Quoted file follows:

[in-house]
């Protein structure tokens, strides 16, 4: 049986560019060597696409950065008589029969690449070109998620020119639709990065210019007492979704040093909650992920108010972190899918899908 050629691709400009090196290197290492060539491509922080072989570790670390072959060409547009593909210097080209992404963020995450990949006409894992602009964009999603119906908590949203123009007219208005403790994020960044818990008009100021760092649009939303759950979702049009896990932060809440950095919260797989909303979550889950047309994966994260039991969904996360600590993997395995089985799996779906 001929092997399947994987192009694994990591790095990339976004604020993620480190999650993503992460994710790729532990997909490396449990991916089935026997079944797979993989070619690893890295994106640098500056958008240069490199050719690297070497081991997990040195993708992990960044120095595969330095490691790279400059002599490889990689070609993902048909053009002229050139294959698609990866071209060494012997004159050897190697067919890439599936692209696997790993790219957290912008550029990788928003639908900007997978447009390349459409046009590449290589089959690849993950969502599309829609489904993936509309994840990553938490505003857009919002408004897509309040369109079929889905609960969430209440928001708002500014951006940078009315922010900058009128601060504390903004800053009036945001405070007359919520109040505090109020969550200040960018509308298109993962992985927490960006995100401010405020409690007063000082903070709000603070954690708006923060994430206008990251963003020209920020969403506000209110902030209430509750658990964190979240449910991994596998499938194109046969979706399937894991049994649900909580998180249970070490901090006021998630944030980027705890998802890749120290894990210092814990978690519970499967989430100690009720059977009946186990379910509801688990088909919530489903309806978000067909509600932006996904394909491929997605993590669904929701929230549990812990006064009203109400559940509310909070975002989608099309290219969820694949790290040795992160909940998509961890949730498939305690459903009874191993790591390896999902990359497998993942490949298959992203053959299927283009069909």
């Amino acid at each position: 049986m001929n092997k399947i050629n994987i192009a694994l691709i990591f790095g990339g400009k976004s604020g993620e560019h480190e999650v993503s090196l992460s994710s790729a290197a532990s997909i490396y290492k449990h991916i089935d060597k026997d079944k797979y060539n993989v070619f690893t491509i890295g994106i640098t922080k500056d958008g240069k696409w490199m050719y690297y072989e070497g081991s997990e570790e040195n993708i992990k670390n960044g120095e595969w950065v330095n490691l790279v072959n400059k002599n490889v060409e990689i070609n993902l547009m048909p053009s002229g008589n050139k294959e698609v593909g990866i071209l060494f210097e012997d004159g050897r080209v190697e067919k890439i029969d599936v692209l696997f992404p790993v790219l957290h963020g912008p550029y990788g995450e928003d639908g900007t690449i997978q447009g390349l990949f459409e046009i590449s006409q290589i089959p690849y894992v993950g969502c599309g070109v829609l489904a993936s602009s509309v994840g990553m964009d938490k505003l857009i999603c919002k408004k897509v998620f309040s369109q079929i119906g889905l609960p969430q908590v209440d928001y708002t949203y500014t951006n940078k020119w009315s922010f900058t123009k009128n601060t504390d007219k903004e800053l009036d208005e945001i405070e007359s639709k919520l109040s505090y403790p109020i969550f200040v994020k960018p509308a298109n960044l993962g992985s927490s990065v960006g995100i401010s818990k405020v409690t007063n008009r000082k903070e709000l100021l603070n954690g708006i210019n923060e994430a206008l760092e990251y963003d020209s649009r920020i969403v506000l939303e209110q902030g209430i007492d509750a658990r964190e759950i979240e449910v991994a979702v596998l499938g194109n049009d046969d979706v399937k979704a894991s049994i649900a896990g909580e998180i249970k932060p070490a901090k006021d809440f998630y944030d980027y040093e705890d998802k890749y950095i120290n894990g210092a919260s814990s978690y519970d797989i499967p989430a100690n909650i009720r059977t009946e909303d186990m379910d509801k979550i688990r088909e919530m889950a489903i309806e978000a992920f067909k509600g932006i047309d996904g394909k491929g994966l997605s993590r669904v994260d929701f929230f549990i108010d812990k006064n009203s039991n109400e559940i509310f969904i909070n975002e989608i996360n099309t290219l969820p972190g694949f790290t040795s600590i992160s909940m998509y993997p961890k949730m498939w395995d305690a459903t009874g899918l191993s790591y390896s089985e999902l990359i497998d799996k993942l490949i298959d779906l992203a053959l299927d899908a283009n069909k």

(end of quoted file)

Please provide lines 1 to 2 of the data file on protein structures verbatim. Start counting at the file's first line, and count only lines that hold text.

[in-house]
């Protein structure tokens, strides 16, 4: 049986560019060597696409950065008589029969690449070109998620020119639709990065210019007492979704040093909650992920108010972190899918899908 050629691709400009090196290197290492060539491509922080072989570790670390072959060409547009593909210097080209992404963020995450990949006409894992602009964009999603119906908590949203123009007219208005403790994020960044818990008009100021760092649009939303759950979702049009896990932060809440950095919260797989909303979550889950047309994966994260039991969904996360600590993997395995089985799996779906 001929092997399947994987192009694994990591790095990339976004604020993620480190999650993503992460994710790729532990997909490396449990991916089935026997079944797979993989070619690893890295994106640098500056958008240069490199050719690297070497081991997990040195993708992990960044120095595969330095490691790279400059002599490889990689070609993902048909053009002229050139294959698609990866071209060494012997004159050897190697067919890439599936692209696997790993790219957290912008550029990788928003639908900007997978447009390349459409046009590449290589089959690849993950969502599309829609489904993936509309994840990553938490505003857009919002408004897509309040369109079929889905609960969430209440928001708002500014951006940078009315922010900058009128601060504390903004800053009036945001405070007359919520109040505090109020969550200040960018509308298109993962992985927490960006995100401010405020409690007063000082903070709000603070954690708006923060994430206008990251963003020209920020969403506000209110902030209430509750658990964190979240449910991994596998499938194109046969979706399937894991049994649900909580998180249970070490901090006021998630944030980027705890998802890749120290894990210092814990978690519970499967989430100690009720059977009946186990379910509801688990088909919530489903309806978000067909509600932006996904394909491929997605993590669904929701929230549990812990006064009203109400559940509310909070975002989608099309290219969820694949790290040795992160909940998509961890949730498939305690459903009874191993790591390896999902990359497998993942490949298959992203053959299927283009069909």